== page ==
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New Product Development: Do You Feel Lucky?

- May 23, 2017 4:59 am

Market Research & New Product Development: Do You Feel Lucky?

It happened again. We’ve observed another software vendor that released a new product that has generated almost no sales
in the first year and which faces an increasingly grim outlook.

How
does a vendor with an otherwise successful track
record in their bread-and-butter market fail so miserably?

The answer is a lack of insight into both
channel and end-user requirements—insight that could be
obtained through primary market research.

We’ve seen this scenario play out time and time again, with millions wasted and many people fired. Two
instances come to mind where products were launched with no evidence of market or channel demand, only to see them fail.

Does This Sound Familiar?

The first example comes from a software vendor
whose engineers came up with an interesting
concept that was a spin-off of a successful, narrowly
focused product. Internal discussions probably went
like this: “This is cool. It certainly satisfies the needs
of its existing users. Let’s develop it for a broader
market and get sales to sell it.”

Because the software vendor is more engineering than
market-driven, little or no feedback was likely
obtained from the reseller channel or from end-users.

As a result, the vendor was totally surprised
when it found its channel wasn’t interested in the
new product. Turns out, one reason was that the
selling price was lower than the vendor’s other
software products, and resellers wouldn’t make a
high enough margin to make it worth their effort to
take it on. And, end users weren’t interested
because the software simply didn’t meet their needs.
It was the classic case of a solution in search of a
problem.

Common Fallacy: High-End Features Equate to Value in Low-End Models

In another instance, a hardware manufacturer was
introduced with functionality previously only seen in
high-volume models. While this is certainly a nice
idea, there were two problems.

First, the company’s
own salespeople, as well as its channel partners,
made more on selling a single high-volume models than 50 low-end models.

Second, users of low-end models did not see the same value in the “high-end”
features that high-volume users did.
Additionally, the form factor of the new unit was
deemed inferior by users, which was significantly different when compared to the
form factor of other low-end models.
In neither case did these vendors talk to their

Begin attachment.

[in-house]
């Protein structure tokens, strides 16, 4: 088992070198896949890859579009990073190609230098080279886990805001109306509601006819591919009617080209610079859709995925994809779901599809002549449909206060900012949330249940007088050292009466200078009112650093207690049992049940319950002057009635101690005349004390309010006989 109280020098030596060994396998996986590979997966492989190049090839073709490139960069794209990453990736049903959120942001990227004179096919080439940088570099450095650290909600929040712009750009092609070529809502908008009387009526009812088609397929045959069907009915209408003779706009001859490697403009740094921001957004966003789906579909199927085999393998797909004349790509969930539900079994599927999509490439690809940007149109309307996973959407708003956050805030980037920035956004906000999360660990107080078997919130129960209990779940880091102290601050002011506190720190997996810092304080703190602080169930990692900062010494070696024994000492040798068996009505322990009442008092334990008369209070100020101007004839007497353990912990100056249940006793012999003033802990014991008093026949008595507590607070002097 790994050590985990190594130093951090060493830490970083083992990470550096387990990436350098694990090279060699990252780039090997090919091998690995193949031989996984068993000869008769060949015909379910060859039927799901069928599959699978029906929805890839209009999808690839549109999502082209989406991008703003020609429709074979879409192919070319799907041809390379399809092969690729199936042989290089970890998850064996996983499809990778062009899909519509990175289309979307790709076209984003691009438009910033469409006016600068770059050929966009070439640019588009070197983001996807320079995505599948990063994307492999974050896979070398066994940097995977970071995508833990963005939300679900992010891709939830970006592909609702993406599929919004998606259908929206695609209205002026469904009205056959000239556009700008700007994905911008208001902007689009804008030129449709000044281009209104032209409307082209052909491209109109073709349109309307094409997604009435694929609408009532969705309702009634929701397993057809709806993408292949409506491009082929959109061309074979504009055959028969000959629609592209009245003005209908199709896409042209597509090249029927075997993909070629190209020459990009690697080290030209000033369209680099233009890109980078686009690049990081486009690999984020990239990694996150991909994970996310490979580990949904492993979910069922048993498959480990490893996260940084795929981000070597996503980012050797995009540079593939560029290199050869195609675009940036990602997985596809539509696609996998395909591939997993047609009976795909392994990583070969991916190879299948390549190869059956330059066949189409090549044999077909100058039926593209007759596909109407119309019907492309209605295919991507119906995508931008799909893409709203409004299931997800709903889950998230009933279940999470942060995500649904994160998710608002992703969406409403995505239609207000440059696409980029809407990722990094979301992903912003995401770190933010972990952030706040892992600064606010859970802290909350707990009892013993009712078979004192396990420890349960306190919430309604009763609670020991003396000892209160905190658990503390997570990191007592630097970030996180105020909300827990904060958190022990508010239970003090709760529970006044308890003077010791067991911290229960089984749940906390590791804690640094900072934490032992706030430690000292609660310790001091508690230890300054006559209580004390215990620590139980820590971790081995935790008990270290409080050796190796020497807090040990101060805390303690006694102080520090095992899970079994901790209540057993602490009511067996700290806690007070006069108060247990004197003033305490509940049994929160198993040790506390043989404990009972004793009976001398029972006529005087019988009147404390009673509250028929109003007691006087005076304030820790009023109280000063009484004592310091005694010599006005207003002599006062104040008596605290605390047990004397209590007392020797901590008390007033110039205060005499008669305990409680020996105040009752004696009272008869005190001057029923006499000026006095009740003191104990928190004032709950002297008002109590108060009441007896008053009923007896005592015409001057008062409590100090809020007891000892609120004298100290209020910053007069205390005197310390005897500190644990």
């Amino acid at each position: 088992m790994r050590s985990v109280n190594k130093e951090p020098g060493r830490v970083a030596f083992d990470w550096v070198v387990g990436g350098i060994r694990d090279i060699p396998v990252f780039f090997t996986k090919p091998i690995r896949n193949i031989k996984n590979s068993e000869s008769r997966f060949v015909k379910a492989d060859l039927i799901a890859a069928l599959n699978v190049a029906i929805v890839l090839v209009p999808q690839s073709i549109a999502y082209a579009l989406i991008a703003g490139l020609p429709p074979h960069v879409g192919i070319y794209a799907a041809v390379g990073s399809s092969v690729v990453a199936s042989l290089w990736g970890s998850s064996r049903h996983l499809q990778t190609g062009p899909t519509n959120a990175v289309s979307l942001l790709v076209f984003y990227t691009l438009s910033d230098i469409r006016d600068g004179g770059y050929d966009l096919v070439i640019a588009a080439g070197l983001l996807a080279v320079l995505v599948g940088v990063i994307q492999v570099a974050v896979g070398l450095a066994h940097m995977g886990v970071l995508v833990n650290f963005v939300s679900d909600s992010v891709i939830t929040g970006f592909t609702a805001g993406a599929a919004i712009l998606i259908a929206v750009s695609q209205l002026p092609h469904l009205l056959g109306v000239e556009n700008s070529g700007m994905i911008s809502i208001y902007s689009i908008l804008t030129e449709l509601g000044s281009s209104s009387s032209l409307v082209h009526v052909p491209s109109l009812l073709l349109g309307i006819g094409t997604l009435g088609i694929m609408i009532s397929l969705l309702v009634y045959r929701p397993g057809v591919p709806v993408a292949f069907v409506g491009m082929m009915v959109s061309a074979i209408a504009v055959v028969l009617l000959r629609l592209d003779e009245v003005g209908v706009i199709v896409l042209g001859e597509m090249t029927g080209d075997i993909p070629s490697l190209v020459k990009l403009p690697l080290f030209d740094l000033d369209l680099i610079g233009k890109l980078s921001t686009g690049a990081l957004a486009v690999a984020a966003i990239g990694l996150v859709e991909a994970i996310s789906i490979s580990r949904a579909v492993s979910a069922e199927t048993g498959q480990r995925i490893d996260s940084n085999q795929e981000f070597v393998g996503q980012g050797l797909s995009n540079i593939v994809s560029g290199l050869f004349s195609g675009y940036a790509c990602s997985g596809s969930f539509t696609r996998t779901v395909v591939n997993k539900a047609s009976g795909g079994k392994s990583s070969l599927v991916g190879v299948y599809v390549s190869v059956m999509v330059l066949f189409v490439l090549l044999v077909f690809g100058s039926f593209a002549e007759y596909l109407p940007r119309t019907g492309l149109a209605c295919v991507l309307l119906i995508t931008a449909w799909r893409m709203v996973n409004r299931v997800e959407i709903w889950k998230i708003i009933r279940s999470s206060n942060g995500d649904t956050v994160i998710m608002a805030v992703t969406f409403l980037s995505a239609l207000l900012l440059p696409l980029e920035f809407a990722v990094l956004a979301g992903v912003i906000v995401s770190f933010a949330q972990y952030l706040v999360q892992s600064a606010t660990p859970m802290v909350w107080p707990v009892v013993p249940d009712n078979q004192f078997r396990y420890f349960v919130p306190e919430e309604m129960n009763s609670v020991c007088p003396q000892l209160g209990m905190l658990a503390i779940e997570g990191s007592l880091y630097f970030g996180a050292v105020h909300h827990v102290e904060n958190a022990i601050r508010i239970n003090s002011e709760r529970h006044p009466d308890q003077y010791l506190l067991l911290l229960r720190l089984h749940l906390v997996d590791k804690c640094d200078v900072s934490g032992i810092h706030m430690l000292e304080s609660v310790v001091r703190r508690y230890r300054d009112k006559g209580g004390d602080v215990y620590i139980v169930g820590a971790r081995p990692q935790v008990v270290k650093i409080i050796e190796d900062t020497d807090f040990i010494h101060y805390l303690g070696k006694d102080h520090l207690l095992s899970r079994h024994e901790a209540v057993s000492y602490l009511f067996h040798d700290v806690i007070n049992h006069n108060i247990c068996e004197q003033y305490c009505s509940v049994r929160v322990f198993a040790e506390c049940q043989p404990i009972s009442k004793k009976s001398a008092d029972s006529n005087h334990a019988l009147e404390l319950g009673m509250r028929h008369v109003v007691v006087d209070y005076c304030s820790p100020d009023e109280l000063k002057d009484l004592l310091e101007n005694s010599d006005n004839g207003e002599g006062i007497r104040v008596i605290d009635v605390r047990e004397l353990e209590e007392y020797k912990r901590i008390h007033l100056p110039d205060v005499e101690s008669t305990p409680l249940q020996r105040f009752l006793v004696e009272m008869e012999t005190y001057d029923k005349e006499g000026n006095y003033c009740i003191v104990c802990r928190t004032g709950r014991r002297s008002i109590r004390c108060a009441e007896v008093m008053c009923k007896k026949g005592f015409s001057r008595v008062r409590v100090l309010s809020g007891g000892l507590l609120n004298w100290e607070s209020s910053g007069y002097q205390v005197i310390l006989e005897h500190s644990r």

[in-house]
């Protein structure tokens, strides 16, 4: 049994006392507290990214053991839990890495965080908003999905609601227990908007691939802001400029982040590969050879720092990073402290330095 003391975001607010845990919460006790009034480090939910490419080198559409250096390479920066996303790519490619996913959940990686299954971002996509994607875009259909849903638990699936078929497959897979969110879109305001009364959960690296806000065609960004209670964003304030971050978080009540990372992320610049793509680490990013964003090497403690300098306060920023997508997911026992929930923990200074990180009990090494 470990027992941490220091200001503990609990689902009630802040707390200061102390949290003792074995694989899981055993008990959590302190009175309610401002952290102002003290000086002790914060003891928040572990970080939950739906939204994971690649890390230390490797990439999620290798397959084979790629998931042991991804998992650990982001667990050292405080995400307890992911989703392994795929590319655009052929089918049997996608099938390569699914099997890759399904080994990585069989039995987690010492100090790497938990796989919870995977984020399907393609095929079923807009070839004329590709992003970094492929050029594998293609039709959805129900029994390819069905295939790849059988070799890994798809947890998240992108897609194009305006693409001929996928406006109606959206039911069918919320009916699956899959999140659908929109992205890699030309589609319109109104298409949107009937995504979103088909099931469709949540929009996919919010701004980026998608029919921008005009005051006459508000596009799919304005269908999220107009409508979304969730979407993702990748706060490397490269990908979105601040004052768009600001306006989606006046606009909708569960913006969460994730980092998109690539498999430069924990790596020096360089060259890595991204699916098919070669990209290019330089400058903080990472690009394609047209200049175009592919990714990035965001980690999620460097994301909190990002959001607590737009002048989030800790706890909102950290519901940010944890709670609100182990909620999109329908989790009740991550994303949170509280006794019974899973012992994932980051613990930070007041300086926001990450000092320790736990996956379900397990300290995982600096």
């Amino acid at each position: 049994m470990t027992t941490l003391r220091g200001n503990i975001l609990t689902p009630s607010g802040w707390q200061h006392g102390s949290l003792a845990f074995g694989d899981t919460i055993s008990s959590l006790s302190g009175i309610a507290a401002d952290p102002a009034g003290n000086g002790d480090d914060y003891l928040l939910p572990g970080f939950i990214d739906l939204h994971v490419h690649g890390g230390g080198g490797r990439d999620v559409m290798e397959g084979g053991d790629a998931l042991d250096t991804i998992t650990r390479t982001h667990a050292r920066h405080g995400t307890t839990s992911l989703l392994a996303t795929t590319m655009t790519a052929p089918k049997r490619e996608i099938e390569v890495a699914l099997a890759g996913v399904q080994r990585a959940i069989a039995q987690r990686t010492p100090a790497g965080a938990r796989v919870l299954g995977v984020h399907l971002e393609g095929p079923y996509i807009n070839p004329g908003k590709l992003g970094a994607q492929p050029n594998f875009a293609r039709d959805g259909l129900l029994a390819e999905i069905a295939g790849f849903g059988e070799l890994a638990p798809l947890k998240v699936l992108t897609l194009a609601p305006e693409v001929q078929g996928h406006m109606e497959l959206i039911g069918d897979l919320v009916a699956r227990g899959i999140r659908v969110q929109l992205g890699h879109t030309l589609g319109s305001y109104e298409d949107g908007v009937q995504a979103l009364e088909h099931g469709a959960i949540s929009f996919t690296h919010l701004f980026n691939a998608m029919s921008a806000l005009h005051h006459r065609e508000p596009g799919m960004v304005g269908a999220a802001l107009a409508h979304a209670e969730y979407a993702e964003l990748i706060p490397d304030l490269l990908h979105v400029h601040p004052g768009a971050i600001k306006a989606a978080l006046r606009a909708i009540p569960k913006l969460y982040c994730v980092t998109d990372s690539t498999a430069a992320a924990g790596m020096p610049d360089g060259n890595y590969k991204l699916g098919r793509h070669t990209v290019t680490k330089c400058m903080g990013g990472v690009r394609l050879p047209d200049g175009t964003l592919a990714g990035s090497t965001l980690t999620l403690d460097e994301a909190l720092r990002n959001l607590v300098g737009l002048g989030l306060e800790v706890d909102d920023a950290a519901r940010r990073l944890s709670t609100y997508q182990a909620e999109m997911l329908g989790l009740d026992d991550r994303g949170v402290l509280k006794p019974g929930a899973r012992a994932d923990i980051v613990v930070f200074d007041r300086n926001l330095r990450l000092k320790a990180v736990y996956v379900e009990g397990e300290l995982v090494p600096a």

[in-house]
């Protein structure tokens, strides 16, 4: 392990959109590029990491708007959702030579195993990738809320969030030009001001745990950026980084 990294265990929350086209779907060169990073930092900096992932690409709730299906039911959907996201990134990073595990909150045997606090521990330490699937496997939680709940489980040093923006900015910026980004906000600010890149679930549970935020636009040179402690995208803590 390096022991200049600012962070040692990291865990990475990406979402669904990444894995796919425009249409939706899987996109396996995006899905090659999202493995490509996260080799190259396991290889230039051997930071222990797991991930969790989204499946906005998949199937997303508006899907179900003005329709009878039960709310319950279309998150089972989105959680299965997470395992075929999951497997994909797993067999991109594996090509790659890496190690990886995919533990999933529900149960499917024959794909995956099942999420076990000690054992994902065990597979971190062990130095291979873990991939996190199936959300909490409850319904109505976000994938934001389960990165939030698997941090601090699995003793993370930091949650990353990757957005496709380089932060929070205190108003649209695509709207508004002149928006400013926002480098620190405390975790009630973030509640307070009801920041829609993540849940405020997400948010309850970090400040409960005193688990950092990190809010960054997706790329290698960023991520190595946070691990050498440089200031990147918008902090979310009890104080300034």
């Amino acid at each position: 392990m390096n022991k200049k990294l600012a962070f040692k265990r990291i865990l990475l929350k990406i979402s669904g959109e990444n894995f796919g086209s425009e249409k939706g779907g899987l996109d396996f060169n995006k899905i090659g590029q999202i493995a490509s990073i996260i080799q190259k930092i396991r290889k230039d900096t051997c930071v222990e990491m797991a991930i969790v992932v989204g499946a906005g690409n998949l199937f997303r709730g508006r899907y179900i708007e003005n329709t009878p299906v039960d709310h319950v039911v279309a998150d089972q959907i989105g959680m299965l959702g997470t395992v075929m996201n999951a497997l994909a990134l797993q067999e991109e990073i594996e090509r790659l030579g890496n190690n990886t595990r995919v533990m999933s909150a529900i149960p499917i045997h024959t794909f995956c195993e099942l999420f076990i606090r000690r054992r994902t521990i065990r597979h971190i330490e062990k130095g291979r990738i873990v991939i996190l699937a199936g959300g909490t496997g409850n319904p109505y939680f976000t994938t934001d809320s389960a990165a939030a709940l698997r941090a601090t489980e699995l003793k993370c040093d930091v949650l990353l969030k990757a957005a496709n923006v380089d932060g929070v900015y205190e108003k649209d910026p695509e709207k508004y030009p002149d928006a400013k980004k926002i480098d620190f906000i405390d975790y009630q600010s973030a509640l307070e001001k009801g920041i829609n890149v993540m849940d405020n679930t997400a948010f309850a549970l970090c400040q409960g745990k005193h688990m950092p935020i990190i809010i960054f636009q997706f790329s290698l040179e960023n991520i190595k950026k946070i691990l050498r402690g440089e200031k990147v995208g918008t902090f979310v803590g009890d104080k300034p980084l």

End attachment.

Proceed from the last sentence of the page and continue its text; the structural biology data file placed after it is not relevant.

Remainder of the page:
channels nor end-users before releasing new
products.

The Result: millions of dollars were wasted
producing and marketing products that no one
wanted to sell or buy. It took over three years to sell through the mountain of inventory in the warehouse, and at fire sale prices. Every day, the CEO walked past that mountain and grew increasingly upset.

Note: it is possible that high-end features do have value in low-end models – just not always.

Market Research Equates to Insurance

Investing money in market research is like buying
insurance on new product development.
Understanding what salespeople will sell and end-users will buy is information that can be obtained
through primary market research—in other words,
asking people a structured series of open-ended
questions that seek both quantitative and qualitative
information.

We know: insurance is not sexy, but new product development equates to gambling and doubling your growth rate with a successful new product that’s easy to sell and profitable is very sexy…

The Industry Analyst Trap

Some vendors confuse analyst reports as market
research. While industry analysts do talk with
vendors, their main shortcoming is that they do not
triangulate their findings with information collected
from channels or users. Thus, there are no checks
and balances to information obtained from
vendors—whose best interest may not be served by
sharing sensitive sales information that will be
aggregated and sold to their competitors in the form
of industry reports. Additionally, analyst information
is reported at a macro level while vendors seeking to
launch new products typically need information at a
micro level, which is almost always only available via
custom research.

Internal Market Research vs. Outsourcing

Market research can certainly be conducted
internally, but that is a tough row to hoe. Vendors
need experienced people that can set aside several
days at a time to hit the phones—and do nothing
else. I have taught subordinates, co-workers and
students how to perform this research. It’s usually
painful at first, and it may not get better.

While hiring an experienced market research firm
can be a significant investment, it’s often a far better
option, in terms of quality and the avoidance of
pain. Just make sure to hire one where the people
making the calls are both experienced and involved
in the analysis. Many firms will blather on about
their methodology only to outsource their work to call
centers better suited for telemarketing or consumer surveys than
business-to-business (B2B market research.

The Truth Be Told…

It’s true that some vendors get lucky and hit a
home run without doing any market research.

So,
when launching a new product, in the words of Clint Eastwood’s Dirty Harry, “You’ve got
to ask yourself, do you feel lucky? Well, do you?”

Contact us to learn more about primary market research for new product development